Joseph’s family, facing the dire effects of the famine, sends ten of his brothers (excluding Benjamin) to Egypt in search of food. Unbeknownst to them, Joseph recognizes his brothers, but they fail to recognize him. Seizing the opportunity, Joseph feigns suspicion, accusing them of being spies and demanding that they return with their youngest brother as proof. In the meantime, Simeon is held captive in Egypt. As the nine brothers return to Canaan, they discover that Joseph had discreetly placed their payment money back into their sacks along with the grain, causing them great distress and uncertainty. Jacob, still grieving the loss of Joseph and Simeon, is reluctant to risk Benjamin’s safety by allowing him to go on the journey.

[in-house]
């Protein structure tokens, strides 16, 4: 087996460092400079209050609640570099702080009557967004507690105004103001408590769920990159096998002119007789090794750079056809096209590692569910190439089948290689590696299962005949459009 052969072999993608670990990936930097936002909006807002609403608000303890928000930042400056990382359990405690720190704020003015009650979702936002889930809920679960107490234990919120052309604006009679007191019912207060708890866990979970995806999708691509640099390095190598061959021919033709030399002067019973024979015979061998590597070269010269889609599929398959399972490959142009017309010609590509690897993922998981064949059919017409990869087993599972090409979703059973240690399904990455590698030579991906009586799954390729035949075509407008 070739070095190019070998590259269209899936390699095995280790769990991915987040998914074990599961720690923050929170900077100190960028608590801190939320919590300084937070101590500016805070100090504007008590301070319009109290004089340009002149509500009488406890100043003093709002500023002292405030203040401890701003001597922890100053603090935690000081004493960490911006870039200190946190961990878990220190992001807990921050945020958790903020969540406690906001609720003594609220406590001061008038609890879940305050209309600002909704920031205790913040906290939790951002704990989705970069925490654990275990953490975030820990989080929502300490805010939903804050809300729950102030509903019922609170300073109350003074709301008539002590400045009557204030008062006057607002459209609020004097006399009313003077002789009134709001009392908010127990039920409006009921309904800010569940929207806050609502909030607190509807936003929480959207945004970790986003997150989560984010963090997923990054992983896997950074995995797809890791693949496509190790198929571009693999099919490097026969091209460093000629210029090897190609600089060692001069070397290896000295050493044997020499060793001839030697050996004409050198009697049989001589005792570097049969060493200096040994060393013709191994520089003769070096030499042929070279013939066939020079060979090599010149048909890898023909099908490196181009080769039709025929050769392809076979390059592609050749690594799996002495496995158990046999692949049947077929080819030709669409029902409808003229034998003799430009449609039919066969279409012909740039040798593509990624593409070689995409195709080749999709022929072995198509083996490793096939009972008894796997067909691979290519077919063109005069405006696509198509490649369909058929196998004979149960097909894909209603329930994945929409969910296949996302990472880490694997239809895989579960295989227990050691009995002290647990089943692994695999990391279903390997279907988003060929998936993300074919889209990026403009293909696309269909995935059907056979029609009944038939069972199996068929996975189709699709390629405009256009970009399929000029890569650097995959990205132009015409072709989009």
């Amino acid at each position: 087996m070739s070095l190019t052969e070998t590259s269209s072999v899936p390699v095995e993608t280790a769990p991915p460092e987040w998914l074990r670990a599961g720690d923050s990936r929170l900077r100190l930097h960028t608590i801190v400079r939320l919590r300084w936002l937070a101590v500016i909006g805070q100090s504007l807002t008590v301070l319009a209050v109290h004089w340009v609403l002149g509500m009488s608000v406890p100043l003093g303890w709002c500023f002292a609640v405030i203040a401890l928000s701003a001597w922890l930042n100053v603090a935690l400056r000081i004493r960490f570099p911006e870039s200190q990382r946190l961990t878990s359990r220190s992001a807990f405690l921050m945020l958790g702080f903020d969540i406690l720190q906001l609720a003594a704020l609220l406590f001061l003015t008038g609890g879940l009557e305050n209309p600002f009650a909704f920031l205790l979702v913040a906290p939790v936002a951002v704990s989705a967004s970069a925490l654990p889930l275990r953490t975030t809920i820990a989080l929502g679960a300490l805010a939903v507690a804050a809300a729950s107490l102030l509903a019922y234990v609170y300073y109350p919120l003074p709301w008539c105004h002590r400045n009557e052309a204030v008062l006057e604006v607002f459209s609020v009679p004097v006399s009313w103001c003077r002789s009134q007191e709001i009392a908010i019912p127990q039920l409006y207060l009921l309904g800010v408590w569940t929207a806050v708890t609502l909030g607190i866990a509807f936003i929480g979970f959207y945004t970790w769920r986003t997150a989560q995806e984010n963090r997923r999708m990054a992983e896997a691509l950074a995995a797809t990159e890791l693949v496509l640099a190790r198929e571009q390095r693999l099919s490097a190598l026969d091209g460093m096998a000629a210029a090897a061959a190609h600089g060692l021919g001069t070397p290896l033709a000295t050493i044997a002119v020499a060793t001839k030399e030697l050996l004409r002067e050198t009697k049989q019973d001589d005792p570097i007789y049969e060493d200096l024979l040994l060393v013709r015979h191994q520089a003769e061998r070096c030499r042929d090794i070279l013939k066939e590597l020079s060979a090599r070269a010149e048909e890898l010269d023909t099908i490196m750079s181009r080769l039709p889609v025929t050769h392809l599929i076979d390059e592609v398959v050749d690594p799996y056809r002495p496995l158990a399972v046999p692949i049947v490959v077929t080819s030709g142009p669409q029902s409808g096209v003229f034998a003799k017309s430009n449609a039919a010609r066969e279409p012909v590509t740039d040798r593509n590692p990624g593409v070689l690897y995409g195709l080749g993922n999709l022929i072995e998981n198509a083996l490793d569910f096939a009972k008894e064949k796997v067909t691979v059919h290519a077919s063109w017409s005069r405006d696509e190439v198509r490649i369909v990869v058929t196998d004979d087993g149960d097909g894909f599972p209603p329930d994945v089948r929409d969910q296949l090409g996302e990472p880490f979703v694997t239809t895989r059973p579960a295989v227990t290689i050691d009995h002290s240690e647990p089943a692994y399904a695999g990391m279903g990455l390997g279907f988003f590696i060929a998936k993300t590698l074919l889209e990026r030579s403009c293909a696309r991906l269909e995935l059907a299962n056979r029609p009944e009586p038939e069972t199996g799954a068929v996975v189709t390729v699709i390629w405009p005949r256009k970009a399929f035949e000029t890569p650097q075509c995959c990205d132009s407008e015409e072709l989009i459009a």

21. Then they said to one another, “In truth we are guilty concerning our brother, in that we saw the distress of his soul, when he begged us and we did not listen. That is why this distress has come upon us.”
One can only imagine the deepening sorrow that engulfs Jacob’s heart as he witnesses his sons being taken away, one by one, fearing that he may lose even more of them. In his current state of despair, Jacob could hardly fathom the possibility of having all twelve of his sons reunited.
Joseph, now assuming complete control over the situation, leaves us questioning his intentions. It remains unclear whether he seeks to punish his brothers for their past actions or if his overwhelming emotions cloud his judgment (v.24). Perhaps revealing his true identity as their long-lost and now powerful brother, the governor of Egypt, seems too difficult a task. However, Joseph’s prolonged manipulation and the distress it causes cannot be justified.